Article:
2. b.

      The population’s characteristics will also determine the choice of test. Given the heterogeneity of the population in daily practice, it is important to choose a tool that is highly practicable in various patients’ groups. For older people with significant losses of capacity or ability or robust, clinicians should be aware of the presence of floor and ceiling effects. Based on the experts’ review of the literature, each test involving a person’s walking ability is prone to floor effects. It is also the case for grip strength, with limitations particularly in some patients with local disease, for example advanced arthritis. Some adaptations of the tests have been proposed in order to characterize the wide range of functioning in these patients.

       
    3. c.

      Applicability in clinical settings (cost, required time for the examination, necessary of training, complex equipment, etc.). Based on the experts’ review of the literature, the two most applicable tools in the clinical settings are grip strength measured by a handheld dynamometer and the 4-m gait speed. Both methods do not require a complex and expensive equipment, are cheap, quick and easy to administer, do not require a special training of clinicians and, for the grip strength measurement mainly, standardized validated protocols of assessment are available.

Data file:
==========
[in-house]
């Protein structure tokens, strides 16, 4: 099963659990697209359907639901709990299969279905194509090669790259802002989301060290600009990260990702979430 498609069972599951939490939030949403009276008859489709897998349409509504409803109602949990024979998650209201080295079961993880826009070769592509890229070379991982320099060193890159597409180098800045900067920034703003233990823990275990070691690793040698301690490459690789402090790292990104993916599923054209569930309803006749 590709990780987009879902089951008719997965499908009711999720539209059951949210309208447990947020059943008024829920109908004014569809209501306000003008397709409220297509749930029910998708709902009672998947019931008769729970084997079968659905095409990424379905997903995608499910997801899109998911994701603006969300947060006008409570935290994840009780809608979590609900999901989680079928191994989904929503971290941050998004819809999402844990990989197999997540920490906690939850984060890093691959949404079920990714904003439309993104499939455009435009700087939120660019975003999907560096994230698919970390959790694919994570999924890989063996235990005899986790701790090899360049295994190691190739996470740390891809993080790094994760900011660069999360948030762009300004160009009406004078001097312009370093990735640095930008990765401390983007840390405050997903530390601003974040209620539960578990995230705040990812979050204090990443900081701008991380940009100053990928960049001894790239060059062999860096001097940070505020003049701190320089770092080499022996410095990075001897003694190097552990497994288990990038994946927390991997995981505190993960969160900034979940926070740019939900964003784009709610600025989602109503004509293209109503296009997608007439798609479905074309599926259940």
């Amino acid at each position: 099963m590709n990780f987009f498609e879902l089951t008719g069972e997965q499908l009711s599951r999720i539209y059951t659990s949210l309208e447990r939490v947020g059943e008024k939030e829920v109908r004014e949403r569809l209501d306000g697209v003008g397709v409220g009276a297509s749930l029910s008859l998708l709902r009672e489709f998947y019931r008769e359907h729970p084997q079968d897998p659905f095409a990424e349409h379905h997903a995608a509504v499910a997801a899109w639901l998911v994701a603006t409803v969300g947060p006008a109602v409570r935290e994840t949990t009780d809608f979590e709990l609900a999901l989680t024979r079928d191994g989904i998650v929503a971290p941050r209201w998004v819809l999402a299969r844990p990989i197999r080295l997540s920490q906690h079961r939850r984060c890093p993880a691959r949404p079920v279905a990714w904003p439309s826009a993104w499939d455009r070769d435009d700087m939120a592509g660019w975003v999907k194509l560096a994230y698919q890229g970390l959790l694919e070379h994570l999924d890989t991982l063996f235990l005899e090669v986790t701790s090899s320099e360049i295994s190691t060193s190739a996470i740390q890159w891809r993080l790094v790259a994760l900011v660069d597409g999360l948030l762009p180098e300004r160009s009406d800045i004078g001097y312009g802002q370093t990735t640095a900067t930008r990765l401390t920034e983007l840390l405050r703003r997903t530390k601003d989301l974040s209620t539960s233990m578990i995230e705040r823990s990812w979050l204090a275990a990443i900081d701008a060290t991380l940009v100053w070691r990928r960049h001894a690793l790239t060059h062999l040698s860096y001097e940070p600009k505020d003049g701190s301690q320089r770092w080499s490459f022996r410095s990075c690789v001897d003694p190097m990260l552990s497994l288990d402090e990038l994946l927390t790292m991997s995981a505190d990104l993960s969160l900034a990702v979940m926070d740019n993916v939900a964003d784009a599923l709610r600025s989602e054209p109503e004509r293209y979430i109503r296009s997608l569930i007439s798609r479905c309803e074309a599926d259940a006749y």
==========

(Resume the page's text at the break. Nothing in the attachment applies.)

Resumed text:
4. d.

      The performance characteristics of the tools (test–retest reliability, inter-rater reliability, responsiveness, floor and ceiling effects, etc.). Based on the experts’ review of the literature, all the proposed tools seem reliable but only some of them have already been evaluated for responsiveness. The SPPB test and the 4-m gait speed test seem to be the most robust tools in terms of responsiveness.

       
    5. e.

      The prognostic values of the tests for adverse clinical outcomes. Numerous normative data and cut-off points for predicting outcomes have been proposed for the different tools available, both in healthy older population and in specific comorbidities. Based on the experts’ review of the literature, currently, there is substantial evidence for threshold values for handgrip strength, SPPB and 4-m gait speed as being strong predictors of adverse negative health outcomes.

       
     
  5. 5.

    Based on the available evidences, the applicability of the tools in clinical practice, the required time for the test, the required equipment, the performance characteristics of the tool but also the availability of robust cut-off points, the experts advised grip strength to measure muscle strength and 4-m gait speed or SPPB test to measure physical performance in daily practice. Subjects with low strength or performance should receive an additional diagnostic workup to achieve a full diagnosis of the condition that causes such problems (sarcopenia, frailty or other problems).

     

Notes

Acknowledgement

Authors would like to express their gratitude to Dr. Amuthavalli Thiyagarajan Jotheeswaran for his valuable help with this manuscript.

Authors’ Contributions

JYR organized the meeting. ACJ, JB, CS and RF performed the literature review. CB has drafted the manuscript. All authors have taken part in the discussion and meeting and have critically revised, and given inputs to the final manuscript.

Compliance with Ethical Standards

Conflict of interest

Whereas this paper reflects a collaboration between ESCEO and the WHO Collaborating Centre for Public Health Aspects of Musculoskeletal Health and Aging, in Liège, it cannot be seen as an official position of WHO as a global organization.